The wackiest of the holiday fare on stage was undoubtedly the collection of plays written by established playwrights at TheatreWorks of Hartford, where all of the characters in the each play is familiar to audiences who grew up with televised portrayals of characters like Charlie Brown, Cindy Lou Who, and Hermy the Elf, among others. “Christmas on the Rocks” takes place in a seedy bar on Christmas Eve. The bartender, played this year by Richard Kline, formerly of television’s “Three’s Company” fame, is world weary, but Kline is the perfect straight man to Harry Bouvy, who plays all of the male characters, and Jen Cody, who plays all of the female characters. The result is a hilarious parade of quirky characters we recognize from television shows we watched as children who are now grown up, with grown up problems appropriately showcased in sad neighborhood bar. How can you not smile when you see the grown up ”Ralphie” from “A Christmas Story” with an eyepatch, now that he’s an instructor for the NRA? One of this year’s additions is a tip of the hat to Barbie, who reflects the characters of the era, but who brings a special splash of pink to the holiday decorations.

Under Rob Ruggiero’s direction, the evening moves at breakneck pace. Who knew all of those years watching holiday specials at the electronic hearth would finally pay off, as we reflect on childhood memories tempered with adult realities?

And the Winners of The Berkie Awards Are….

For the last seven years the Berkshire Theater Critics Association has been honoring outstanding Berkshire theaters, performances, and productions with the ”Berkie” Awards at the end of the season. This year’s awards were presented November 13, and while I lack enough space to identify all 27 award winners in 22 categories, theater goers who travelled to the Berkshires this year may be pleased to note some of their favorites have been duly rewarded.

Barrington Stage Company was the big winner of the evening with a total of 9 awards. “Cabaret,” was the biggest winner of the night as Outstanding Musical Production in a tie with “Something Rotten” at the Sharon Playhouse. “Cabaret” also won the award for Best Direction of a Musical” for Alan Paul, Best Lead Actress in a Musical for Krista Rodriquez, and the Award for Outstanding Supporting Actor in A Musical for Richard Kline (yes, the same Richard Kline who just appeared in Hartford in “Christmas on the Rocks.”) Both Wilson Chin’s scenic design, Katie Spelman’s choreography, Rodrigo Munoz’s costumes, and Philip S. Rosenberg’s lighting design all won the Awards in their respective categories.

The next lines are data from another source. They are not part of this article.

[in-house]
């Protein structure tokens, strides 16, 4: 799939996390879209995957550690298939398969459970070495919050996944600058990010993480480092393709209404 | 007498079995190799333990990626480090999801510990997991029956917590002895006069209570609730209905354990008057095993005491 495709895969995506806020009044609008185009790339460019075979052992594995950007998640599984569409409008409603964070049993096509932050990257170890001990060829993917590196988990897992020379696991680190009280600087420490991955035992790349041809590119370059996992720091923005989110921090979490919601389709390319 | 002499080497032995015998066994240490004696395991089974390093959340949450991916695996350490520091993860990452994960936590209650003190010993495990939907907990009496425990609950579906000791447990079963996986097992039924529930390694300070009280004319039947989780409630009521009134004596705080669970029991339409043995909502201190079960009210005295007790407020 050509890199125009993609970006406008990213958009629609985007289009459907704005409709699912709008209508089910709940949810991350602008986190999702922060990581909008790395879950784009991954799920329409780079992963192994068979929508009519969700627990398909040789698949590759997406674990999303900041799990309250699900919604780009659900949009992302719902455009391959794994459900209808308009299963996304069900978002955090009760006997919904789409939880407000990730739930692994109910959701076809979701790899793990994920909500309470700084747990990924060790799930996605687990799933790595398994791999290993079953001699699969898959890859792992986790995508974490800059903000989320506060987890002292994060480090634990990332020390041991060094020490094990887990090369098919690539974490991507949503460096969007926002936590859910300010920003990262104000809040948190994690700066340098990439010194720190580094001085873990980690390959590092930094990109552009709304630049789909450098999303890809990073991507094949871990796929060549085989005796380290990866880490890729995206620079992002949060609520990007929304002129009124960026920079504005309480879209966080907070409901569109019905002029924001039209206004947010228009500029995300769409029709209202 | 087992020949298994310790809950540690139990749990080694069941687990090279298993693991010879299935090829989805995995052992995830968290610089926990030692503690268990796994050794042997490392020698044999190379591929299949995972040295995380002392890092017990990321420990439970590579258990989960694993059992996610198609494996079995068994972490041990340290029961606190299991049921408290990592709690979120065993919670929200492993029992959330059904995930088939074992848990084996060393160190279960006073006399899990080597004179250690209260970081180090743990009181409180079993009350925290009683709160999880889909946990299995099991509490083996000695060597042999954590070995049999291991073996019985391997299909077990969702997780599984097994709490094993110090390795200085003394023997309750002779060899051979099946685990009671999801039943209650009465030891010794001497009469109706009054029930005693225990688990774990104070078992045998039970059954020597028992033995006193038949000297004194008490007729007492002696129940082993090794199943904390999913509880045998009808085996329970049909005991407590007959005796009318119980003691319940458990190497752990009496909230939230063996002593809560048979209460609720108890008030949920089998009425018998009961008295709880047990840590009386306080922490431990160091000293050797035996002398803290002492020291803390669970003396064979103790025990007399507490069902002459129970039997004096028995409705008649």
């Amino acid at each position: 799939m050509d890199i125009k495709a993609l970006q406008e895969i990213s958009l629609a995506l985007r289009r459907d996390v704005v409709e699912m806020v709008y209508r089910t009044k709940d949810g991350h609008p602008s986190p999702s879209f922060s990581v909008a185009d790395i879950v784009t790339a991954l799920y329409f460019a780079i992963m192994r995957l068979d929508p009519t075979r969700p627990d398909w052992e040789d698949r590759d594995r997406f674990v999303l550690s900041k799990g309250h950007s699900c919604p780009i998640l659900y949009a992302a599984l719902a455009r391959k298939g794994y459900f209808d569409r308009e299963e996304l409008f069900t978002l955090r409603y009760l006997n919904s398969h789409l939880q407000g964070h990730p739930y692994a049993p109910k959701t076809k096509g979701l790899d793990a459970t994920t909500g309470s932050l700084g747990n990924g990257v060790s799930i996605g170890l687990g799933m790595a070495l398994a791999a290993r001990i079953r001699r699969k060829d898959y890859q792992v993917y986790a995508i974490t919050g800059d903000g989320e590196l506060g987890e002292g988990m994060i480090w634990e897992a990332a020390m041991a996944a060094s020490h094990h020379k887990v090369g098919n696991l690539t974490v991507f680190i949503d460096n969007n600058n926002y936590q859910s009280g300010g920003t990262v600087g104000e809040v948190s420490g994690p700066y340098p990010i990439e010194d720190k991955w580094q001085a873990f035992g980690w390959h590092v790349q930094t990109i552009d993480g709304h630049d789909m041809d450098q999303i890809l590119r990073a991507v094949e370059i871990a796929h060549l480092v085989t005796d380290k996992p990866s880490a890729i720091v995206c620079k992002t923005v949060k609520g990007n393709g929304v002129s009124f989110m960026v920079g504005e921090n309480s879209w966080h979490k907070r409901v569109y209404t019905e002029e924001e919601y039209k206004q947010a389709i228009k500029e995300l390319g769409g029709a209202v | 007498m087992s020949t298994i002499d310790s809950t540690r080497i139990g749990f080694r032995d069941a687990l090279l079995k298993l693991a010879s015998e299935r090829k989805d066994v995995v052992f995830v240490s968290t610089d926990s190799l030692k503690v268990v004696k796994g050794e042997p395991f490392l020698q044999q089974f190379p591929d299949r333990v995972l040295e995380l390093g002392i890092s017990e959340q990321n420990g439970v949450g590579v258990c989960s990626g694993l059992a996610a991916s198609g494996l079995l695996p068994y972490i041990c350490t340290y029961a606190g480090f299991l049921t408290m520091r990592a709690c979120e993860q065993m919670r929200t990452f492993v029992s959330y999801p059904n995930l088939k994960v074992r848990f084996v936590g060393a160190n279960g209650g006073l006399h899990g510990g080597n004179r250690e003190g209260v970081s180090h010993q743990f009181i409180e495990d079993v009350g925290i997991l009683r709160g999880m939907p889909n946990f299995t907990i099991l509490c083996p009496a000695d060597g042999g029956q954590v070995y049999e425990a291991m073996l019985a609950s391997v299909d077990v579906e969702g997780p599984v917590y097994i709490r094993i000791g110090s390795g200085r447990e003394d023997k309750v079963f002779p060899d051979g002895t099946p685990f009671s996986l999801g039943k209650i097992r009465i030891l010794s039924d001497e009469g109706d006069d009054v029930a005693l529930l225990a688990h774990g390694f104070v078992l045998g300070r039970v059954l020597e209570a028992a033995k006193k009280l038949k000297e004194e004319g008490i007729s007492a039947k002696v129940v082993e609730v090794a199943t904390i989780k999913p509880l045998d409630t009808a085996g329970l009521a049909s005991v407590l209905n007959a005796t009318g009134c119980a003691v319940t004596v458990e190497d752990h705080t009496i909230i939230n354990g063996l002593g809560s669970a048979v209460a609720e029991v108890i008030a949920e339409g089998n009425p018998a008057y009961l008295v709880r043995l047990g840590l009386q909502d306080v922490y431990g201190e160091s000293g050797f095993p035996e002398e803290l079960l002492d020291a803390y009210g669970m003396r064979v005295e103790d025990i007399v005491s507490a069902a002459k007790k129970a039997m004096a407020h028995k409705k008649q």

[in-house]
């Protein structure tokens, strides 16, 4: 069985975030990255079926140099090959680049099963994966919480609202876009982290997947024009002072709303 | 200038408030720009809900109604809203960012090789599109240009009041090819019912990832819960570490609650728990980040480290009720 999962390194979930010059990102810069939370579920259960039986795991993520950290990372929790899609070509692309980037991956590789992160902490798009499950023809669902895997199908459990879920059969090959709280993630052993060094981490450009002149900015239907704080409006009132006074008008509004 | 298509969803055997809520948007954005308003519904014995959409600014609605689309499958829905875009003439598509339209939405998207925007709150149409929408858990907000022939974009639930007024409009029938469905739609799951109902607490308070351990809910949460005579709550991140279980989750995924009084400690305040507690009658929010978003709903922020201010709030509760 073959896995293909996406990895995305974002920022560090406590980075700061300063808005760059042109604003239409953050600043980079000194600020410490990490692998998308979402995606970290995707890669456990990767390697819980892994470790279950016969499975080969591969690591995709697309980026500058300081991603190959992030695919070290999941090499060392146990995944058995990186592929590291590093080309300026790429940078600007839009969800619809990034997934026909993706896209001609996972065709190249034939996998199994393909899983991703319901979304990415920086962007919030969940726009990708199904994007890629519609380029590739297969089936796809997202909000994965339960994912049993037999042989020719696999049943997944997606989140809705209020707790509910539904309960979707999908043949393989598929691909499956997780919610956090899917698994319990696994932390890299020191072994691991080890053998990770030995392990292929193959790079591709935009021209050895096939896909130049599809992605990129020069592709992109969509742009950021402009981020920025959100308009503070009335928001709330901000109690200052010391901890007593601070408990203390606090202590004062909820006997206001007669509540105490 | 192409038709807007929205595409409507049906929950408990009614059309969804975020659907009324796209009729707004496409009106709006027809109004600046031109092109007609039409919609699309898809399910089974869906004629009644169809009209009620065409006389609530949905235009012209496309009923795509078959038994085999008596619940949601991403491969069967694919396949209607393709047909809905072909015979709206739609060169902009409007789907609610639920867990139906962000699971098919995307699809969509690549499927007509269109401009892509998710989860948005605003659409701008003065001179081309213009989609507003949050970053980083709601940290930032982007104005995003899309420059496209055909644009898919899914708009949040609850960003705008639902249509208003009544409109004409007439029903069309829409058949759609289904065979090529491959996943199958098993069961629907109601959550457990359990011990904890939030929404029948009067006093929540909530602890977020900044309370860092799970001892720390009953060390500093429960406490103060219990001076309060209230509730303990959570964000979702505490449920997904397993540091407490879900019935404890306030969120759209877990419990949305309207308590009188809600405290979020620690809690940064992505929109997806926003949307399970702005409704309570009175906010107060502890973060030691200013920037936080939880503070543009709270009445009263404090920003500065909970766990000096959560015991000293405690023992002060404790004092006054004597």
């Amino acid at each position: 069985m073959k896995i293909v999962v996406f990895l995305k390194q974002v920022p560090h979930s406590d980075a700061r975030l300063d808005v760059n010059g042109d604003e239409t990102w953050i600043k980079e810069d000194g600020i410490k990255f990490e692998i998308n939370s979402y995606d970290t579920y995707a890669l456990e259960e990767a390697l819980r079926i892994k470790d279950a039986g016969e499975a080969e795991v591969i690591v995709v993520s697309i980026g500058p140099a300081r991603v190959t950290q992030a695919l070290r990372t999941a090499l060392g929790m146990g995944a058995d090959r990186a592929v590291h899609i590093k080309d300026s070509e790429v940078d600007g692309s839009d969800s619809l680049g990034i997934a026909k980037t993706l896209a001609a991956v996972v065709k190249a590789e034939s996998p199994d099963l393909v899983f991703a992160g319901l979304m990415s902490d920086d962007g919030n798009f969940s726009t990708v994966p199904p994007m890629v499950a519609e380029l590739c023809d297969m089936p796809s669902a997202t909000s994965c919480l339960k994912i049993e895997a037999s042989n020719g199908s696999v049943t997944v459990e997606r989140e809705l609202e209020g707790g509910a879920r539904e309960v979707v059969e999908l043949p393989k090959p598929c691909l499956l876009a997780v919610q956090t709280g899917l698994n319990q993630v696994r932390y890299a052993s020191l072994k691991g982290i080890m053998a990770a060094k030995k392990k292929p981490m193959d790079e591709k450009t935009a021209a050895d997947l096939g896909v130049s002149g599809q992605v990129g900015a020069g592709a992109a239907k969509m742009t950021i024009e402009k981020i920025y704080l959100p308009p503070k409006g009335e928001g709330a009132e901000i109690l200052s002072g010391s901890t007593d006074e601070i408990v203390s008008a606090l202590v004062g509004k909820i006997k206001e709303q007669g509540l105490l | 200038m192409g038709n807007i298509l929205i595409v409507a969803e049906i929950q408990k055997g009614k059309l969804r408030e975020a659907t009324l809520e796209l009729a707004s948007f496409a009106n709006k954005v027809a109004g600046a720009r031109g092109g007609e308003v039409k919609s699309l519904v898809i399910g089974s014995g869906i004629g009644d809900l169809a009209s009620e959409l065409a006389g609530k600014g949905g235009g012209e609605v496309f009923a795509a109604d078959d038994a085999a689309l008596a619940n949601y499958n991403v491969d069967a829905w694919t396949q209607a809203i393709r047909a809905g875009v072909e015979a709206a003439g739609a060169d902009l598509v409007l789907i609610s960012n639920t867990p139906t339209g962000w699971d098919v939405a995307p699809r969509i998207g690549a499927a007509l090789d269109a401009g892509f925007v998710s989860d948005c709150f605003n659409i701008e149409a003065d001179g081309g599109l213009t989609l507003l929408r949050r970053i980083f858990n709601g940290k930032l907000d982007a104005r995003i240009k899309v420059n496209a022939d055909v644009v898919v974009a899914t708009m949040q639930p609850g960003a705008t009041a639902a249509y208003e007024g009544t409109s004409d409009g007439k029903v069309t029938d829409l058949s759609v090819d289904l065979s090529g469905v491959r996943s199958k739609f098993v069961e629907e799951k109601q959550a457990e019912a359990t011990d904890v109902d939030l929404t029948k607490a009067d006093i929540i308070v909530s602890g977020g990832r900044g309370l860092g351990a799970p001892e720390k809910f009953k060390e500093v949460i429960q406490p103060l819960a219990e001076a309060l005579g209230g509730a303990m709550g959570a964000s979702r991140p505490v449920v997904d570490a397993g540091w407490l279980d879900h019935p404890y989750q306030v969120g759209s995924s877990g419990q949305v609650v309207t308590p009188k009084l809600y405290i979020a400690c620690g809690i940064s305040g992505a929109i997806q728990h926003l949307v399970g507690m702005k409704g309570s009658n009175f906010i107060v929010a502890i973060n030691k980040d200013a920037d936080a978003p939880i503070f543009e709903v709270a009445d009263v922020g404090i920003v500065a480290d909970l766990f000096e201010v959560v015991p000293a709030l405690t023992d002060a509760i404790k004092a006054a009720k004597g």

More kudos to Barrington Stage were presented for Kenneth Tigar’s Outstanding Solo Performance in “The Happiest Man on Earth,” and writer Mark St. Germain received the Award for a World Premiere of a Play or Musical for his adaptation of the memoire of the same name by Nazi concentration camp survivor, Eddie Jaku. Ron Lagomarsino received one of the Outstanding Direction of a Play Awards for “Happiest Man…” in a three-way tie with Ariel Bock for “Dear Jack, Dear Louise,” at Shakespeare & Co., and Maggie Mancinelli-Cahill’s direction of “A Midsummer Night’s Dream at the Rep-Albany.

Perennial favorite, Mark H. Dold once again took home the Award for Outstanding Lead Actor in a Play for his role in “Faith Healer” at Barrington Stage.

Honors for the Outstanding Production of a Play resulted in a two-way tie, with August Wilson’s “Fences” as one winner at Shakespeare & Co., in which Brian D. Coats won for Outstanding Supporting Actor in a Play, and “East of Berlin” at the Bridge Street Theatre as the other winner in this category.

Berkshire Theater Group was also honored with an award for Rebecca Brooksher in “Photograph 51,” as Outstanding Lead Actress in a Play, and Billy Rude, in “Million Dollar Quartet” as the Outstanding Lead Actor in a Musical.

As we bid adieu to 2023, we look forward to an exceptional 2024 in theater throughout our region. I’ll be looking for the gems, and when I find them, I’ll let you know. That’s my mission, because as you know, Theater Matters.